The wedding photography has grown since the invention of the technology of photography, by Joseph Nicéphore Niépce in 1826. However in the early days of photography, most the people did not hire a photographer to record the actual wedding. Until the later half of the 19th century, most people pose for a formal photo in their best clothes before or after a wedding. In the late 1860's, the idea of posing in the wedding clothes start to grow and sometimes the couples hired a photographer to come to the wedding venue.
Because of the nature of the heavy equipment and lighting issues, wedding photography was largely a studio practice for most of the late 1800's.
In the beginning of the 20th century, color photography introduced to the people, but because of its price the black and white was still the common.
The idea of capturing the wedding started after the Second World War. Using a new film roll technology and the enhanced lighting techniques with the invention of the compact flash bulb, often photographers start show up in the weddings and try to sell the photos later.
Despite the initial low quality photographs that often resulted, the competition forced the studio photographers to start working on location.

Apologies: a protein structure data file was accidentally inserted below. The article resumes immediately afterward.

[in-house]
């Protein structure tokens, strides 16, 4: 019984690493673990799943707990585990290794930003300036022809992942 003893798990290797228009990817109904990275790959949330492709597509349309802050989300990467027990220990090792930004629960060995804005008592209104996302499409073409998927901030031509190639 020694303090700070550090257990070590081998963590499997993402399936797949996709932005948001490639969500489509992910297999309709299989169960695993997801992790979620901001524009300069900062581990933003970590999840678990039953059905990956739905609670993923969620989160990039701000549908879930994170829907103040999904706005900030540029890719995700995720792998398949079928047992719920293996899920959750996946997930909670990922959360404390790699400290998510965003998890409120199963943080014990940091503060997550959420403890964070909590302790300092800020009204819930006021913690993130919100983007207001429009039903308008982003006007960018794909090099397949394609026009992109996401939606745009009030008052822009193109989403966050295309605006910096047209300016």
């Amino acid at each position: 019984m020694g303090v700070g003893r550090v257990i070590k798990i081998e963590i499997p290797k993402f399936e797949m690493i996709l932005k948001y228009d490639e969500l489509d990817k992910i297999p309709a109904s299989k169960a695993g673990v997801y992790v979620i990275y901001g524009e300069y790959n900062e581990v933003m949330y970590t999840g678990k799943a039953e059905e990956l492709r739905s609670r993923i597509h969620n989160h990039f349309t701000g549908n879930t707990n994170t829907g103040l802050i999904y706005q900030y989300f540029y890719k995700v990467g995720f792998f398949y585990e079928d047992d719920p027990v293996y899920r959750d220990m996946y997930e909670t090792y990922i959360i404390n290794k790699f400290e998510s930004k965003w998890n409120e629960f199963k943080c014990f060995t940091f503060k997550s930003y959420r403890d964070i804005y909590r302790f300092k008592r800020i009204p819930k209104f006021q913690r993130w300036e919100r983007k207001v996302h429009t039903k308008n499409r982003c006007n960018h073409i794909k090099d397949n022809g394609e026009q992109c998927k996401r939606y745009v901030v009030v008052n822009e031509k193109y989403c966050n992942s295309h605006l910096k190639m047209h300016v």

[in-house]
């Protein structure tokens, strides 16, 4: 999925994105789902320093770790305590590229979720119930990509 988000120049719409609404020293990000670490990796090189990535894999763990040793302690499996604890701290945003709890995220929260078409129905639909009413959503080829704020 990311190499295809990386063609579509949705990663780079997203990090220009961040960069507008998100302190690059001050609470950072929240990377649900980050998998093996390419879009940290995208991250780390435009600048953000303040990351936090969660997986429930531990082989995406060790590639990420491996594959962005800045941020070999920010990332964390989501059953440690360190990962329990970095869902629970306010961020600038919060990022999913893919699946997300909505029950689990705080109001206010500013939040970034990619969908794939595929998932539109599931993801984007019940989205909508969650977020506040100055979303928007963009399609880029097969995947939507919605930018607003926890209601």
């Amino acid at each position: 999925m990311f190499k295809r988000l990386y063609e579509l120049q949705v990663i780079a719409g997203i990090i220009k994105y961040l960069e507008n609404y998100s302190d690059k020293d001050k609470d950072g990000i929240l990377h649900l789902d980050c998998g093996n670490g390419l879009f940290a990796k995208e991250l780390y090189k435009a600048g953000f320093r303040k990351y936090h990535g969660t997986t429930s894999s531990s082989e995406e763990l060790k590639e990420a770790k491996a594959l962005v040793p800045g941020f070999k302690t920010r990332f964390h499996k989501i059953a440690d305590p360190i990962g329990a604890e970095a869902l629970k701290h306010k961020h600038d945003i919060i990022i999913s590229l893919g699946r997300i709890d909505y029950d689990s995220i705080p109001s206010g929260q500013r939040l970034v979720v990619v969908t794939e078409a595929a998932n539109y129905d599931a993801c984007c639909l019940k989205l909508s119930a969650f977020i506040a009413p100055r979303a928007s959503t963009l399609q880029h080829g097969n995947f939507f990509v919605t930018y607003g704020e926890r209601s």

In the 1970's the more modern approach to recording the entire wedding event started evolving into the practice as we know it today.
Approaches to wedding photography
You can find two approaches to wedding photography that are recognized today: Traditional and Photojournalistic.
Traditional wedding photography provides for more classically posed images. Photojournalistic wedding photography takes its cue from editorial reporting styles and focuses more on candid and unposed images.
A third style that is becoming more and more in demand is a fashion-based approach. In contemporary/fashion-based wedding photography, photojournalistic images of the events of the day are combined with posed images that are inspired by editorial fashion photography as would be found in magazines like Vogue, Vanity Fair, and so forth.
Some photographers continue to shoot with film as they prefer the film aesthetic, while others are of the opinion that negative film captures more information than the latest digital technology, with fewer margins for exposure error. In this days, it is fair to say that many professional labs have a greater capacity to provide services in post-production for film compared with digital, such as quickly generate adequate prints in the event of some over- or under- exposure.
Technology has evolved with the use of remote triggers and flashes. Wedding Photographers now are able to take advantage of traveling light and having the ability to use creative lighting.
Albums, prints, and other products
Most photographers provide, at a minimum, a set of "proofs" (usually unretouched, edited images) for the clients to view. Many, although not all photographers provide albums to their clients.
Most photographers allow clients to purchase additional prints for themselves or their families.
More information Wedding Photographer.
More information Wedding Photographer